Occupy Wall Street activists have clashed with police outside the New York Stock Exchange on the movement's two-month anniversary.
Occupy Wall Street activists on Thursday clashed with workers and police outside the New York Stock Exchange on the movement’s two-month anniversary, in a brazen manifestation of their symbolic anti-capitalist push.
As hundreds linked hands to block access to the NYSE building, one man in a blue business suit wrestled with a protester in a cowboy hat, one of several violent scuffles. About 25 people were arrested, an Agence France-Presse correspondent saw.
Chanting “Wall Street’s closed!” “We are the 99%” and “Whose street? Our street!” about 1 000 demonstrators engaged in a tense face-off with hundreds of police, including many on horseback outside the iconic exchange.
The protests were part of a “Global Day of Action” announced by the website occupywallst.org, with demonstrations across the US combined with protests in Belgium, Germany, Italy, Nigeria, Poland and Spain.
Camps torn down
In London, protesters were waiting nervously as a deadline to leave their camp outside St Paul’s Cathedral by 6pm GMT neared.
The level of participation in the rallies could provide a clear indication of Occupy Wall Street’s clout exactly two months since the movement sprang up to denounce big corporate business and the world’s wealthiest “1%”.
The day of protest also came after New York police earlier this week cleared out the cradle of the movement, a tent camp erected in Manhattan’s Zuccotti Park on September 17.
Security forces have also torn down protest camps in several US cities including Oakland, Portland and Dallas, and the Occupy movement finds itself with less space to occupy and its future in doubt.
In New York, protesters vowed to avenge their eviction by marching on the stock exchange, then rallying on the city’s subway and major bridges.
While the stock market opened on time at 2:30pm GMT, protesters managed a 45-minute blockade outside the NYSE. Police eventually intervened to break through, establishing a corridor to escort Wall Street traders and workers.
“You want a fight?” a police officer yelled at the crowd.
Amid chaotic scenes, police then moved in to clear the street and ensuing clashes sent police and protesters clattering to the ground. Several protesters were handcuffed and dragged into police trucks.
Others were corralled by barricades and police in a tense standoff near Zuccotti Park, where New York Mayor Michael Bloomberg ordered the demolition of the protest camp that had become the symbolic heart of the movement against economic inequality.
“We need to show we are bigger than Zuccotti Park, that we are resilient, that we refuse to submit to brutal police tactics,” said Jessica Lingel (28) a librarian from New Jersey.
The New York protesters were urged to also meet at underground rail hubs “and take our own stories to the trains.” A rally on a major square near police headquarters and various courthouses was scheduled for later, followed by a march across bridges, likely meaning the nearby Brooklyn Bridge.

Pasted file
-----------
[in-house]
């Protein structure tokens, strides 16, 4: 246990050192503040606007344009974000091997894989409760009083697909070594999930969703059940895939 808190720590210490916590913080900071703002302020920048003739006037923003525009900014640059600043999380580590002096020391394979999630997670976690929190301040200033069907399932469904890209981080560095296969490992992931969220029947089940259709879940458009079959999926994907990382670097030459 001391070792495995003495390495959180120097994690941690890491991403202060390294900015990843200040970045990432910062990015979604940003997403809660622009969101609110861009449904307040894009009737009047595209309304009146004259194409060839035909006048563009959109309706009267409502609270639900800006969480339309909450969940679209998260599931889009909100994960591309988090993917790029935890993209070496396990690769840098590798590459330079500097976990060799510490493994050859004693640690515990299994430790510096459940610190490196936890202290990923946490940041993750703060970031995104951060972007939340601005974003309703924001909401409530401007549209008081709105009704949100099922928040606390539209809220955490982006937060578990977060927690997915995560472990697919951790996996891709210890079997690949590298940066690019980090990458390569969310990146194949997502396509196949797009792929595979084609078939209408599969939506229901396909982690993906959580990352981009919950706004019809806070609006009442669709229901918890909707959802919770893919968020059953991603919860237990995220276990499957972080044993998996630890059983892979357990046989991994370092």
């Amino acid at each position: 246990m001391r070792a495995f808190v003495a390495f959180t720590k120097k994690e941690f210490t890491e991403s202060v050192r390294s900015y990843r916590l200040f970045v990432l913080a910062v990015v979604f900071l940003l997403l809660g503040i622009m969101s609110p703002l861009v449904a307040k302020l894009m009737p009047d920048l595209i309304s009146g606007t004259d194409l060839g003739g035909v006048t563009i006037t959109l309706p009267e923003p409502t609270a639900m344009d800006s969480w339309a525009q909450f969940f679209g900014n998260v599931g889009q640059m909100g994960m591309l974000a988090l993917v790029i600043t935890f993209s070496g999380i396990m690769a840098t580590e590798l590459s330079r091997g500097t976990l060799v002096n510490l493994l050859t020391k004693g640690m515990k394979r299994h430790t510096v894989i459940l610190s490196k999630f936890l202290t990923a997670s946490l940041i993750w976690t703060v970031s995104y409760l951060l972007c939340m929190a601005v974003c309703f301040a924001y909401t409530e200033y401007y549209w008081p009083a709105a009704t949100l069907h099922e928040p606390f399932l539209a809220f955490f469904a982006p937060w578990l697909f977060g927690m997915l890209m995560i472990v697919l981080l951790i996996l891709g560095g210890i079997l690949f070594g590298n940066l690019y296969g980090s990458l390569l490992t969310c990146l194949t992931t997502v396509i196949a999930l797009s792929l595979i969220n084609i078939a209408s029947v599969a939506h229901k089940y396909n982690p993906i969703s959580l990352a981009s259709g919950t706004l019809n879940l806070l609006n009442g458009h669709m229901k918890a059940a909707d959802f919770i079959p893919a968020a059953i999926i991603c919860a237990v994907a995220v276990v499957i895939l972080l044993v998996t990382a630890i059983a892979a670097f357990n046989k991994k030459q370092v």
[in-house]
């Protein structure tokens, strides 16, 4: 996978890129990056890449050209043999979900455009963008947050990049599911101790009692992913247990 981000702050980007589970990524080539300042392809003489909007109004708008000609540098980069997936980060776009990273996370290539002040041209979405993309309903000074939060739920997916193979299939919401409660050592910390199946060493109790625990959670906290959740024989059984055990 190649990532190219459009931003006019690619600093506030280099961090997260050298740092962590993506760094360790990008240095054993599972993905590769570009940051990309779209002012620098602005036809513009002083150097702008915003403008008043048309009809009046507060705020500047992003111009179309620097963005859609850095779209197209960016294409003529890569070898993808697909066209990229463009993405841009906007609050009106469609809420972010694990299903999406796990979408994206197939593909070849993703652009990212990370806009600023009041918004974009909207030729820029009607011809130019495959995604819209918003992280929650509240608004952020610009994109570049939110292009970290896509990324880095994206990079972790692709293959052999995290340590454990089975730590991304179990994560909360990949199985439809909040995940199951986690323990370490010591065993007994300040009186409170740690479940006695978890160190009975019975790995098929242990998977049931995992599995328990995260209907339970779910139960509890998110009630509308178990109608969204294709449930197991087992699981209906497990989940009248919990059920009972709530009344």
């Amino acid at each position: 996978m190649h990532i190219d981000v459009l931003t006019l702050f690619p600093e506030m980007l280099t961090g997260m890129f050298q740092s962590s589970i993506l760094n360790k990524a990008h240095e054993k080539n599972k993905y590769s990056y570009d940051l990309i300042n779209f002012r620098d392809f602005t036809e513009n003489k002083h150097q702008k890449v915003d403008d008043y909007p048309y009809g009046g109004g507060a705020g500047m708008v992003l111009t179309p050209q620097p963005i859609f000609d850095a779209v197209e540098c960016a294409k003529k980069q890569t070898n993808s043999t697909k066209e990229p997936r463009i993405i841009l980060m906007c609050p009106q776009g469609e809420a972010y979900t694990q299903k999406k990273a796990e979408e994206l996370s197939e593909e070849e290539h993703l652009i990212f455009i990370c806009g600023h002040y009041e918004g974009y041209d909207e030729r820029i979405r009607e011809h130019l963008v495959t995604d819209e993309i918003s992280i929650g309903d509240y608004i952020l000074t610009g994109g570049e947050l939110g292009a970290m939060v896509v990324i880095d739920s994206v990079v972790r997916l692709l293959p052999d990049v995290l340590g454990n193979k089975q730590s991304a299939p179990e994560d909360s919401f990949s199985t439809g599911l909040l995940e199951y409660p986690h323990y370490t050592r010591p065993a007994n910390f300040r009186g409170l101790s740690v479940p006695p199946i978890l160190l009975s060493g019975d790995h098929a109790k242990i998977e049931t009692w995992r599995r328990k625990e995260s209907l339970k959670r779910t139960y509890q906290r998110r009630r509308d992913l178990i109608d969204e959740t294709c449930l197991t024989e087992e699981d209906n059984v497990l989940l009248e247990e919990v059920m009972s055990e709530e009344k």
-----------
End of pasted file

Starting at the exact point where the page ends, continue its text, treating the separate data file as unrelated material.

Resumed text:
By mid-morning the group was already claiming victory and at least one exasperated New York cop seemed to agree.
“They’ve blocked everything off. This is what happens when you kick them out of the park: you stir a hornet’s nest,” said the officer who would not provide his name.
Authorities “should have left them in the park. They wanted to disrupt Wall Street, and they’ve done it.”
New York Deputy Mayor Howard Wolfson went on CNN on Thursday to stress the protesters have the right to demonstrate peacefully but warned the city will not tolerate masses of people blocking Brooklyn Bridge traffic.
“If people break the law, then obviously we’ll deal with that,” he said.
It was not immediately clear how many people would participate in rallies planned in other US and foreign cities that have embraced the OWS cause, including places such as Atlanta, Detroit, Portland and the capital, Washington.
According to www.occupywallst.org, Spanish university students in a dozen cities will go on strike and a demonstration was planned in Madrid, where the “indignant” protests were a precursor of the “occupy” movement.
Greek police fired tear gas against black-clad youths protesting against austerity, one day after a national unity government took office charged with imposing painful tax rises and spending cuts to save Greece from bankruptcy.
More than 30 000 people marched past shuttered shops in central Athens beating drums, waving red flags and chanting “EU, IMF out!” in the first public test for technocrat Prime Minister Lucas Papademos and his quarrelsome, three-party coalition.
The annual November 17 march commemorates a bloody student uprising against Greece’s military junta in 1973 but often becomes a focal point for anti-government protesters.
Unions have said they would use this year’s rally to send a warning to Papademos, a former vice-president of the European Central Bank with no political experience, to reverse policies they say have sent Greece into a “death spiral”.
“They have cut my pension twice. This man Papademos is worse than the previous leader. He is a banker. If he dares to take any more austerity measures, we will throw them out,” said pensioner Xeni Kolen (64). Reuters, AFP